7. December 13th, 2012 | 10:55 am

      @ Brent:
      There was zero hype around Pettitte when he came up. He was just another guy, like Sterling Hitchcock, trying to stick in the majors. Also, Pettitte was a draft and follow. He wasn’t some #1 pick, savoir of he franchise, prospect.

      And, IMHO, if a 20-year old is playing around with Twitter too much, so much that it impacts their performance at their job, then the shareholders or stakeholders of that company have a right to question if the 20-year old should be playing around with Twitter so much.

    8. December 13th, 2012 | 1:10 pm

      @ Steve L.:

      But who’s fault is that regarding the hype? Certainly not Hughes. I just think Pettitte and others would be viewed differently in today’s media than in the early 90s. The media seems to turn out more absolute statements like the one you mentioned now and in more forms with Twitter, blogs like yours, and other sources.

      What is “too much”? Hughes’ biggest issue was with lack of conditioning. Unless you are on Twitter at an absurd level (4-5 hours+), I don’t see how his Twitter usage and the like interferes with his conditioning or lack thereof. Didn’t Hughes pick up his Twitter use last year anyway, when he actually finished a season?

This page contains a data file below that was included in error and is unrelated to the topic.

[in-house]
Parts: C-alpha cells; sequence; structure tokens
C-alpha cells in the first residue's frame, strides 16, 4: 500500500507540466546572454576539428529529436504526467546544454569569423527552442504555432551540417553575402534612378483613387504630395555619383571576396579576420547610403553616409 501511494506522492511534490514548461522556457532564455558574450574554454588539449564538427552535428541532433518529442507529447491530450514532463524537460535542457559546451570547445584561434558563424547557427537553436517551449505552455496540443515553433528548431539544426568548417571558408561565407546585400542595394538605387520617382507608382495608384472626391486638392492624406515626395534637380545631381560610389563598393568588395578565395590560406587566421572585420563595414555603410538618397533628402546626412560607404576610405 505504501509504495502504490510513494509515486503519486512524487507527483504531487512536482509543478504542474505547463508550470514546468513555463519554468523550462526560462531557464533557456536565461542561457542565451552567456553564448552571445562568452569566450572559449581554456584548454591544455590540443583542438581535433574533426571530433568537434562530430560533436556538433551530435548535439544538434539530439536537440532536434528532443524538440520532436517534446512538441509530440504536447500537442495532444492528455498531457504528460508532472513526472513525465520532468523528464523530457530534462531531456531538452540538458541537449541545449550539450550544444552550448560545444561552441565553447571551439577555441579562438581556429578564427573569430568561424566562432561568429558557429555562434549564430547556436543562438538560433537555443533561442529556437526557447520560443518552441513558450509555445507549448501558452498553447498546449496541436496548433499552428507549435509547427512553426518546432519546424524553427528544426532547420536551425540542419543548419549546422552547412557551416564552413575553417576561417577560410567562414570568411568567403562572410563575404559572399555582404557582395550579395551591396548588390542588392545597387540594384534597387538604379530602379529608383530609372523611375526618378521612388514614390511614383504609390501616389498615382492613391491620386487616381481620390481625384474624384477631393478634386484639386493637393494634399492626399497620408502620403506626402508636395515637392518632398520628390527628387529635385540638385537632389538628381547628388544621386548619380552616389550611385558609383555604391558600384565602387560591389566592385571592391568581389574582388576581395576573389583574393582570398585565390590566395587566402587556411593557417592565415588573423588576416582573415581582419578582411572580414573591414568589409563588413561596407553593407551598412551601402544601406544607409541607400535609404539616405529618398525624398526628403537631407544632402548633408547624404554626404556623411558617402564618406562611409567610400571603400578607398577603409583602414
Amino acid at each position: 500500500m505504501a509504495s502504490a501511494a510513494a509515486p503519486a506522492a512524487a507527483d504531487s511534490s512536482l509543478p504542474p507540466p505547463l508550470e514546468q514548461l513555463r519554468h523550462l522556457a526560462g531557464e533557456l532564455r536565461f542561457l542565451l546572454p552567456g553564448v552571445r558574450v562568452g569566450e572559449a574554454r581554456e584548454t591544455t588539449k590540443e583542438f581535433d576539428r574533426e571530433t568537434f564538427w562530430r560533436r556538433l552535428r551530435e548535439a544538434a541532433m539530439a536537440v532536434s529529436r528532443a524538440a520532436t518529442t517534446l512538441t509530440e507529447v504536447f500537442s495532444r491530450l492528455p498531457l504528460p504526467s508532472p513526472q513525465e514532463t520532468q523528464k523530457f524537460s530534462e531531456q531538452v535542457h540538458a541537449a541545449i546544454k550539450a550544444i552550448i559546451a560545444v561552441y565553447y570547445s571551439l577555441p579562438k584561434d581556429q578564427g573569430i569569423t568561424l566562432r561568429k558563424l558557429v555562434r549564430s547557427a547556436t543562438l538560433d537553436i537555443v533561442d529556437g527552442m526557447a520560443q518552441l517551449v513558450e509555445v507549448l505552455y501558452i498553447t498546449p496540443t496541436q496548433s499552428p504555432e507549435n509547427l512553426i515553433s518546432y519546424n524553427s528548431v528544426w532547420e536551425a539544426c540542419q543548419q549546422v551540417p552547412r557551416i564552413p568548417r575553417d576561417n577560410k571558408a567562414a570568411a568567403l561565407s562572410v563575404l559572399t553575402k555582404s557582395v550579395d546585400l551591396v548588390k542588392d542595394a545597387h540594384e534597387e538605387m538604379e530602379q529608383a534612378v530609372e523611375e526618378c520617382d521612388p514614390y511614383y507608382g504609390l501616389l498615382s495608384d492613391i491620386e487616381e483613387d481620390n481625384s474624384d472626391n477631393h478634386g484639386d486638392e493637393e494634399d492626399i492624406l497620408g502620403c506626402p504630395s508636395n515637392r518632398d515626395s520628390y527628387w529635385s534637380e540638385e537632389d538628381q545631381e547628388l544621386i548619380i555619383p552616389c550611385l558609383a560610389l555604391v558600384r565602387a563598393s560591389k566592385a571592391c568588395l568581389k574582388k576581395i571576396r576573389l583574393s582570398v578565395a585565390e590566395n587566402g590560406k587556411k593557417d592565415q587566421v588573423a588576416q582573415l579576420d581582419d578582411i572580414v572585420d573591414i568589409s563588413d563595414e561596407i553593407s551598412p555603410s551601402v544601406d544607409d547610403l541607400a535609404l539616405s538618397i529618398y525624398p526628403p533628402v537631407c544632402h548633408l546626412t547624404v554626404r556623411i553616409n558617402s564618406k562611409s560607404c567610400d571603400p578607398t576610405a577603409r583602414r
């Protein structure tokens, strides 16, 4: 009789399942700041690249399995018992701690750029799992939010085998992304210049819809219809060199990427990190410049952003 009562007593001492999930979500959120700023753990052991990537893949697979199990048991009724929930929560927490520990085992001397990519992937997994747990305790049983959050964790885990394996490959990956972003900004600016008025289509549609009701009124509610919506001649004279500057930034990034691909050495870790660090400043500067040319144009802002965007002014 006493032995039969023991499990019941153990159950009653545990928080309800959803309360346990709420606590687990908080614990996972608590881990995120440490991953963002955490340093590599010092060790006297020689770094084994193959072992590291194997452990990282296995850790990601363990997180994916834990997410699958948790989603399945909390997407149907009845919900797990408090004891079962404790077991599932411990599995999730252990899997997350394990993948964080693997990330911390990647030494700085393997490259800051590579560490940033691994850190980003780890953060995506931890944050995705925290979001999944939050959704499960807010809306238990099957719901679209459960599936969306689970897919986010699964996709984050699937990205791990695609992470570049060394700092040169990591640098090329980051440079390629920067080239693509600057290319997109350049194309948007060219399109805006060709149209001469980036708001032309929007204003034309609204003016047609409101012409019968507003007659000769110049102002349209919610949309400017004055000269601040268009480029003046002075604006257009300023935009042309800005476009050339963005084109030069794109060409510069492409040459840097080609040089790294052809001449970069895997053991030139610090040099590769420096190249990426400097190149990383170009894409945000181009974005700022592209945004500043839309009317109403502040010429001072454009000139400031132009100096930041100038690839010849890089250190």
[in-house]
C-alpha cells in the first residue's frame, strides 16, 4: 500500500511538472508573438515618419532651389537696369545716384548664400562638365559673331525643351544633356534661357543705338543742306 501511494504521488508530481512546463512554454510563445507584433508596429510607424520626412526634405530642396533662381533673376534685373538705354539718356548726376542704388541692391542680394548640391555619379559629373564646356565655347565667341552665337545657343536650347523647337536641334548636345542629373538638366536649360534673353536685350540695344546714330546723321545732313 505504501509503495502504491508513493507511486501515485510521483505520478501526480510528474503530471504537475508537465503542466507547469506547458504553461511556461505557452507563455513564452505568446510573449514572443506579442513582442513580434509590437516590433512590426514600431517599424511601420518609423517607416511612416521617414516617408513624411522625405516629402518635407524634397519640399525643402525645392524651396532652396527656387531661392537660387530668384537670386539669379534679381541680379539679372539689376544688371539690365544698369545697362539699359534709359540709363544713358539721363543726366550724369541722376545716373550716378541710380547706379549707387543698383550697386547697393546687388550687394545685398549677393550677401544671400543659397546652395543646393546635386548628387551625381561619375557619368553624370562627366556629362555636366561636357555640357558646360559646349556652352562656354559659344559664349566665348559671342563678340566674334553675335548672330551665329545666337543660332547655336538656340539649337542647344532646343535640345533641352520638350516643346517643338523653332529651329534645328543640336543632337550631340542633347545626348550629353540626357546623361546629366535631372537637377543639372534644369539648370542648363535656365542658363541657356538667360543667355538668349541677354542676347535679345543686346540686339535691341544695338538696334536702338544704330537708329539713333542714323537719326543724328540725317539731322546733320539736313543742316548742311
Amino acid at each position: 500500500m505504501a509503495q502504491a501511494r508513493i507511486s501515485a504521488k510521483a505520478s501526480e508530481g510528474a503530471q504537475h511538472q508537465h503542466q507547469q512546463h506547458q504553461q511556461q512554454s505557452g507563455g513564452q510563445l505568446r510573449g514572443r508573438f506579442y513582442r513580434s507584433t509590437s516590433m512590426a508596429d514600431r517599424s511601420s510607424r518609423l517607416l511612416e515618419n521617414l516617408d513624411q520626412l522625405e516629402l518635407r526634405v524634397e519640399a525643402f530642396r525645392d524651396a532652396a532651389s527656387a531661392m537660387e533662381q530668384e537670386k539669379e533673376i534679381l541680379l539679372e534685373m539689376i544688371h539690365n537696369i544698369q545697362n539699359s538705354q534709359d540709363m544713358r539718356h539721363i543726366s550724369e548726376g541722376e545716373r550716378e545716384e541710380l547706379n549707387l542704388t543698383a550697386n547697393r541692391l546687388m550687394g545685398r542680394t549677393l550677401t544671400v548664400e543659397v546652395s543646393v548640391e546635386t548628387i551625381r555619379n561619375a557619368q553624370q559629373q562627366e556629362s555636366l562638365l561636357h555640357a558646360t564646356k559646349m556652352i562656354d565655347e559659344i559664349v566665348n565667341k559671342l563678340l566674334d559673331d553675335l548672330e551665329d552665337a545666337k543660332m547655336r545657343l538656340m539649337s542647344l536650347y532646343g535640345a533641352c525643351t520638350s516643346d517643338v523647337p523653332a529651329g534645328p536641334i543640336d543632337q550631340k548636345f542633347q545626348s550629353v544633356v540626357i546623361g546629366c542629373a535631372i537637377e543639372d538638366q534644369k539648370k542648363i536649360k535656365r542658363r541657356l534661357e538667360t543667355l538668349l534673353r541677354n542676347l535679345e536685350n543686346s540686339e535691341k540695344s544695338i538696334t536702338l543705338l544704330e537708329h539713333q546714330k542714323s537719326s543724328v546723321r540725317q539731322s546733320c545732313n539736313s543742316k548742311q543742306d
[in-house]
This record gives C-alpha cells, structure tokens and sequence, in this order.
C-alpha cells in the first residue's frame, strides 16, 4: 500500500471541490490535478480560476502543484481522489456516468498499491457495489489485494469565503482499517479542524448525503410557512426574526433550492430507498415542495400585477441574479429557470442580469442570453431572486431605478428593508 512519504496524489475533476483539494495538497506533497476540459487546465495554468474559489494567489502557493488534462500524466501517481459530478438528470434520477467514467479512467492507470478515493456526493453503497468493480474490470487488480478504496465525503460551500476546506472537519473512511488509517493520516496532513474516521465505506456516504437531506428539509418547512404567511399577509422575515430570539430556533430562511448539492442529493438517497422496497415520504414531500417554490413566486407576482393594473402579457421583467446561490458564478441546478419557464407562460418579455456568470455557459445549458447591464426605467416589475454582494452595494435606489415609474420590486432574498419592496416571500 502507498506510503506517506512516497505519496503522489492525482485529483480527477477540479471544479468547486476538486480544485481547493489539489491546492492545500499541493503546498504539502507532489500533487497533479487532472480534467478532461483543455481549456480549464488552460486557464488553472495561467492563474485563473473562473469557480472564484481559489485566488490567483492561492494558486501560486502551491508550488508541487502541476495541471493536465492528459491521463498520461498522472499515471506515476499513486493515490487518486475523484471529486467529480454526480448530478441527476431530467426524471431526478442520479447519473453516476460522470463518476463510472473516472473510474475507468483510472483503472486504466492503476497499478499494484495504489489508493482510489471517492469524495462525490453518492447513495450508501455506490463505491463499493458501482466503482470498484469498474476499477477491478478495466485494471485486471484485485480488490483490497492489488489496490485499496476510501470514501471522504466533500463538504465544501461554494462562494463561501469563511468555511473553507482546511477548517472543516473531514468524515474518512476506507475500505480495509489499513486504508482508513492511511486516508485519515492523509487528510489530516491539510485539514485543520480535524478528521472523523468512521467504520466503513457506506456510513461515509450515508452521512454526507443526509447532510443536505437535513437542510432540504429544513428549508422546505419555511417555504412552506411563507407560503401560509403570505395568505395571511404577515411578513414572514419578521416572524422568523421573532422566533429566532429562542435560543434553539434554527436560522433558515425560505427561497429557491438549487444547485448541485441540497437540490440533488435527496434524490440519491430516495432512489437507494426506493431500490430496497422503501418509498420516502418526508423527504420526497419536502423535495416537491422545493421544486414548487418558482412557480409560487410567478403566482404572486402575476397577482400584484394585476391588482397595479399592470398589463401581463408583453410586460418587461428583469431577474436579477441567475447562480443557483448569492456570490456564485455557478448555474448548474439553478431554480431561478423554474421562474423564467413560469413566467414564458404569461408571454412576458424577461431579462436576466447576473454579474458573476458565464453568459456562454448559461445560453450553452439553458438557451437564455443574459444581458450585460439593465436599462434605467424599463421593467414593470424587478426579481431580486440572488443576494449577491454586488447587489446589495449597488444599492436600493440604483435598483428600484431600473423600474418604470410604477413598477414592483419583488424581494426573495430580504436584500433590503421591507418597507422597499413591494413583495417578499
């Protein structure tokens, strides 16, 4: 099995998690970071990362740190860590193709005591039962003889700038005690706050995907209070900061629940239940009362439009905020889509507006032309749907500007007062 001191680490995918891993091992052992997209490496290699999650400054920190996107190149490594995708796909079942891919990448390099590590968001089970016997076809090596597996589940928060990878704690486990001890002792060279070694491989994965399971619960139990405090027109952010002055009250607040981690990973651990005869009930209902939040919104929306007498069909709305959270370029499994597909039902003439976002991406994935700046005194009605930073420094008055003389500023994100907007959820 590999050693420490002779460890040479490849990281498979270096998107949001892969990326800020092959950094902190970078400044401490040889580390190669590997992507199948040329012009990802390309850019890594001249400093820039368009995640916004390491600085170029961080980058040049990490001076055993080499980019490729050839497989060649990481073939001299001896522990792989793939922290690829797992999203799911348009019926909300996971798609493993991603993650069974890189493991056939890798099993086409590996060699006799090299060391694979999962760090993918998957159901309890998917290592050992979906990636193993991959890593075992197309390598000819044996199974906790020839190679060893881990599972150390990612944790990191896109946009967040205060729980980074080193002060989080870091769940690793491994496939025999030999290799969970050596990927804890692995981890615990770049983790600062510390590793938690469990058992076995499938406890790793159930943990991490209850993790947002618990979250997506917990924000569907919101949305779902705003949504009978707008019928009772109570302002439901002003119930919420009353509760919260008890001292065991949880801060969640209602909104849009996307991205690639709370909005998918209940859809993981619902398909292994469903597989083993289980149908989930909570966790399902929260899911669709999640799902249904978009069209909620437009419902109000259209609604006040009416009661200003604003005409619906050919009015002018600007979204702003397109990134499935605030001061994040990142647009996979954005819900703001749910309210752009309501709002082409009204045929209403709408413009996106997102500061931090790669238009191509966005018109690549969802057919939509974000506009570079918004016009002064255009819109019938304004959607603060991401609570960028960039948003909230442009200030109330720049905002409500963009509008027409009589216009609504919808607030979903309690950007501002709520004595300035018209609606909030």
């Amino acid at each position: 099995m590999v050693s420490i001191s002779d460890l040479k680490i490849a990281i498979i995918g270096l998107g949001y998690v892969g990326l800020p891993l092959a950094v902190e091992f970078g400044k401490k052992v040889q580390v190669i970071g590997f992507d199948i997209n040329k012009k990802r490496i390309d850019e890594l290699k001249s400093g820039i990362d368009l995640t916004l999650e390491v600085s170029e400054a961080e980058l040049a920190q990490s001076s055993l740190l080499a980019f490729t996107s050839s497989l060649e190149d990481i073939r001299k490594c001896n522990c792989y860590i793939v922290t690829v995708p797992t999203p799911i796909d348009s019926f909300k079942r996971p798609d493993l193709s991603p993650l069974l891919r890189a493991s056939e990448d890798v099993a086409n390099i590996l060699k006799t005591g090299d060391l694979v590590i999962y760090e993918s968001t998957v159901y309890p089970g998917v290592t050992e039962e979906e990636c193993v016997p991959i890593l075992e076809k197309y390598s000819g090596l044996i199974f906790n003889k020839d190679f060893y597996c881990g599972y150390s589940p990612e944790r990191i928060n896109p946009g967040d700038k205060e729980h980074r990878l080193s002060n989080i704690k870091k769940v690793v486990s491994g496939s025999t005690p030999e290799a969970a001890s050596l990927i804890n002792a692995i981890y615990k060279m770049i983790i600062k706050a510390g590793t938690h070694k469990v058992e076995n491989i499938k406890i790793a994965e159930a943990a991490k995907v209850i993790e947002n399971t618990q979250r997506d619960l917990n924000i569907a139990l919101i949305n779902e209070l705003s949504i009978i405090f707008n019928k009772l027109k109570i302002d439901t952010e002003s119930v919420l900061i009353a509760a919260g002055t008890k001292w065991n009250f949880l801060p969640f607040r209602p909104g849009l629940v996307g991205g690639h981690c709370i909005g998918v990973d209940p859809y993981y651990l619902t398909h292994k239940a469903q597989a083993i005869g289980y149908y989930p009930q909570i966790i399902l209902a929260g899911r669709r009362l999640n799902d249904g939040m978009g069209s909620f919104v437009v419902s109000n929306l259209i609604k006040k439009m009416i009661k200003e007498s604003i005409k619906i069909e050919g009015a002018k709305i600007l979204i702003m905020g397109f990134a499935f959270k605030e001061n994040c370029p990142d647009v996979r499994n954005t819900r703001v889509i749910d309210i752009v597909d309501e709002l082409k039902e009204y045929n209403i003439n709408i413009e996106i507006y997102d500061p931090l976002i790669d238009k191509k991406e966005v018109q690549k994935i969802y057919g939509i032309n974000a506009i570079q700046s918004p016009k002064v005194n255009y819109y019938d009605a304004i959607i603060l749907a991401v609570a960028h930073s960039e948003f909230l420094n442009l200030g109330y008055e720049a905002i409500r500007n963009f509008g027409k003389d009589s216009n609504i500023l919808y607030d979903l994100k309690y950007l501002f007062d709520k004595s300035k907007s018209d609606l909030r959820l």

9. Raf
      December 13th, 2012 | 6:18 pm

      Steve L. wrote:

      And, IMHO, if a 20-year old is playing around with Twitter too much, so much that it impacts their performance at their job, then the shareholders or stakeholders of that company have a right to question if the 20-year old should be playing around with Twitter so much.

      Honestly, tweeting really doesn’t take that much of an effort to do. Especially in the context of a ballplayer in the offseason. You can’t spend 24 hours a day training.